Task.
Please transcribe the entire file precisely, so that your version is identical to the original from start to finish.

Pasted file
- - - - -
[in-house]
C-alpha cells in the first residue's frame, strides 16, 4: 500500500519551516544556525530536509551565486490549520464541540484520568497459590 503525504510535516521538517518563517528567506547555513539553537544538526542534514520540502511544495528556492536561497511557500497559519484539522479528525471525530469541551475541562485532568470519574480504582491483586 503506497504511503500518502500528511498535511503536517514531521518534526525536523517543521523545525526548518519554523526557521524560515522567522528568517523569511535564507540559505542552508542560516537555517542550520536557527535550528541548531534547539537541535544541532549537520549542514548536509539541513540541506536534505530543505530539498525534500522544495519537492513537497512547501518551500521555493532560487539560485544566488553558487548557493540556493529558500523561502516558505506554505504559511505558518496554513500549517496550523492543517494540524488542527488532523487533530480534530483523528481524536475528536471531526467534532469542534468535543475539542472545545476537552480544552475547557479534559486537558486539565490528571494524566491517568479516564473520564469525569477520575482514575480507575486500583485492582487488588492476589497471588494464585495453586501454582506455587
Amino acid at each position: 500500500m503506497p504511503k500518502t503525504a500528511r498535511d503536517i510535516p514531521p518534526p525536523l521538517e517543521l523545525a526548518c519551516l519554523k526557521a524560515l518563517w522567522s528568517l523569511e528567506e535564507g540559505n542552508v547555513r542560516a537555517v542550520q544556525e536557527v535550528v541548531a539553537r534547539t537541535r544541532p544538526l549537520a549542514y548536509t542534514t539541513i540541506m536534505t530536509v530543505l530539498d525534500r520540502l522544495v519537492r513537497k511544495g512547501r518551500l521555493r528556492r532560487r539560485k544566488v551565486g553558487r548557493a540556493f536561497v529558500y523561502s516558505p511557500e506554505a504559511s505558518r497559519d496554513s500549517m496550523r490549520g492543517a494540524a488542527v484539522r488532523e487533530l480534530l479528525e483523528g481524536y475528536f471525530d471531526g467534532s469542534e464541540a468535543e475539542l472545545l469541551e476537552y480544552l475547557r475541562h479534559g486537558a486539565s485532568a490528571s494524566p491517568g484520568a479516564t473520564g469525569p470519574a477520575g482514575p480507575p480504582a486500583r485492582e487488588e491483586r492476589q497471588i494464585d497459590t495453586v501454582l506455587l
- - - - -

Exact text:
[in-house]
C-alpha cells in the first residue's frame, strides 16, 4: 500500500519551516544556525530536509551565486490549520464541540484520568497459590 503525504510535516521538517518563517528567506547555513539553537544538526542534514520540502511544495528556492536561497511557500497559519484539522479528525471525530469541551475541562485532568470519574480504582491483586 503506497504511503500518502500528511498535511503536517514531521518534526525536523517543521523545525526548518519554523526557521524560515522567522528568517523569511535564507540559505542552508542560516537555517542550520536557527535550528541548531534547539537541535544541532549537520549542514548536509539541513540541506536534505530543505530539498525534500522544495519537492513537497512547501518551500521555493532560487539560485544566488553558487548557493540556493529558500523561502516558505506554505504559511505558518496554513500549517496550523492543517494540524488542527488532523487533530480534530483523528481524536475528536471531526467534532469542534468535543475539542472545545476537552480544552475547557479534559486537558486539565490528571494524566491517568479516564473520564469525569477520575482514575480507575486500583485492582487488588492476589497471588494464585495453586501454582506455587
Amino acid at each position: 500500500m503506497p504511503k500518502t503525504a500528511r498535511d503536517i510535516p514531521p518534526p525536523l521538517e517543521l523545525a526548518c519551516l519554523k526557521a524560515l518563517w522567522s528568517l523569511e528567506e535564507g540559505n542552508v547555513r542560516a537555517v542550520q544556525e536557527v535550528v541548531a539553537r534547539t537541535r544541532p544538526l549537520a549542514y548536509t542534514t539541513i540541506m536534505t530536509v530543505l530539498d525534500r520540502l522544495v519537492r513537497k511544495g512547501r518551500l521555493r528556492r532560487r539560485k544566488v551565486g553558487r548557493a540556493f536561497v529558500y523561502s516558505p511557500e506554505a504559511s505558518r497559519d496554513s500549517m496550523r490549520g492543517a494540524a488542527v484539522r488532523e487533530l480534530l479528525e483523528g481524536y475528536f471525530d471531526g467534532s469542534e464541540a468535543e475539542l472545545l469541551e476537552y480544552l475547557r475541562h479534559g486537558a486539565s485532568a490528571s494524566p491517568g484520568a479516564t473520564g469525569p470519574a477520575g482514575p480507575p480504582a486500583r485492582e487488588e491483586r492476589q497471588i494464585d497459590t495453586v501454582l506455587l